During a traffic stop, I assume some sort of driving pattern led you to initiate a stop on the vehicle for suspicion of DUI. Explain to the violator the reason for the stop, ask them if they knew they were driving that way. If they say yes, ask them why. Inquire about alcohol usage. If they hesitate to answer, whatever they say is a lie.

    I'm not sure what state you're in, do you have Pre-SFST questions you're supposed to ask prior to conducting an evaluation? In my book, "red and glossy eyes and argumentative behavior" based on my training and experience with alcohol, are signs of possible intoxication.

    Can you clarify a bit more on the story? Circumstances leading up to the stop, driving pattern, etc.
    Last edited by Blizzination; 11-02-2009, 11:49 PM.

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    • #3
      Yeah, I can ask you anything I want...I will 99% of the time already know the answer
      "I don't go on "I'maworthlesscumdumpster.com" and post negative **** about cum dumpsters."
      The Tick

      "Are you referring to the secret headquarters of a fictional crime fighter or penal complex slang for a-$$hole, anus or rectum?"
      sanitizer

      "and we all know you are a poser and a p*ssy.... "
      Bearcat357 to Dinner Portion/buck8/long relief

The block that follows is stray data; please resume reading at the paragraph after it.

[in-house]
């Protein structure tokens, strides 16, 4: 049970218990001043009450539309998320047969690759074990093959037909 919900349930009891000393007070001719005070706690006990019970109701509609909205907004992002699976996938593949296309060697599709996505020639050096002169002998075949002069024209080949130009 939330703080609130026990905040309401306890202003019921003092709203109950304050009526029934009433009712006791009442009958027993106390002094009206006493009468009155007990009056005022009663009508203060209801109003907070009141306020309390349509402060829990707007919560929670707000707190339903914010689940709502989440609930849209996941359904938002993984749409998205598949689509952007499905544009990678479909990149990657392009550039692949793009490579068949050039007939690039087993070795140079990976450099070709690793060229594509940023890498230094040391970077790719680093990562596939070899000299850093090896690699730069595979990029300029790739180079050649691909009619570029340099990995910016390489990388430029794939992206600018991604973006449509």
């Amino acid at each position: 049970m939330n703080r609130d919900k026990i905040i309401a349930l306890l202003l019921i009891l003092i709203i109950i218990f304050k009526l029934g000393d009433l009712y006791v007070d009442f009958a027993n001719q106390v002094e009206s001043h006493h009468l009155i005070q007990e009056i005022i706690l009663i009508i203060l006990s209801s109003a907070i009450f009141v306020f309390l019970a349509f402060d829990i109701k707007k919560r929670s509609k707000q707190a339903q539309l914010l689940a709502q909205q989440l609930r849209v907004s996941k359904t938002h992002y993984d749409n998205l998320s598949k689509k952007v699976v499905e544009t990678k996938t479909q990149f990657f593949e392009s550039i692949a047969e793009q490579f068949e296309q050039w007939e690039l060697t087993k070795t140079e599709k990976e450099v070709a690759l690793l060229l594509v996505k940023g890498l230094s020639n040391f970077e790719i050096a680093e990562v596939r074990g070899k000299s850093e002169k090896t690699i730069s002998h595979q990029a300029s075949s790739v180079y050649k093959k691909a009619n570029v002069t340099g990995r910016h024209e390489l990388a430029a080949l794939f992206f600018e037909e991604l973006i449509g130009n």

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      • #4
        I'll shoot you a message.

        Originally posted by Blizzination View Post
        This isn't any sort of Miranda issue, no custody, no interrogation.
        You're free to ask anything you want.

        Is this specifically for someone under the influence of alcohol, or narcotics also? Is this during a traffic or ped stop?

        During a traffic stop, I assume some sort of driving pattern led you to initiate a stop on the vehicle for suspicion of DUI. Explain to the violator the reason for the stop, ask them if they knew they were driving that way. If they say yes, ask them why. Inquire about alcohol usage. If they hesitate to answer, whatever they say is a lie.

        I'm not sure what state you're in, do you have Pre-SFST questions you're supposed to ask prior to conducting an evaluation? In my book, "red and glossy eyes and argumentative behavior" based on my training and experience with alcohol, are signs of possible intoxication.

        Can you clarify a bit more on the story? Circumstances leading up to the stop, driving pattern, etc.

        Comment


        • #5
          Self incrimination applies in a trial, not a street interview, and pertains to being compelled to answer, not voluntarily answering.
          I miss you, Dave.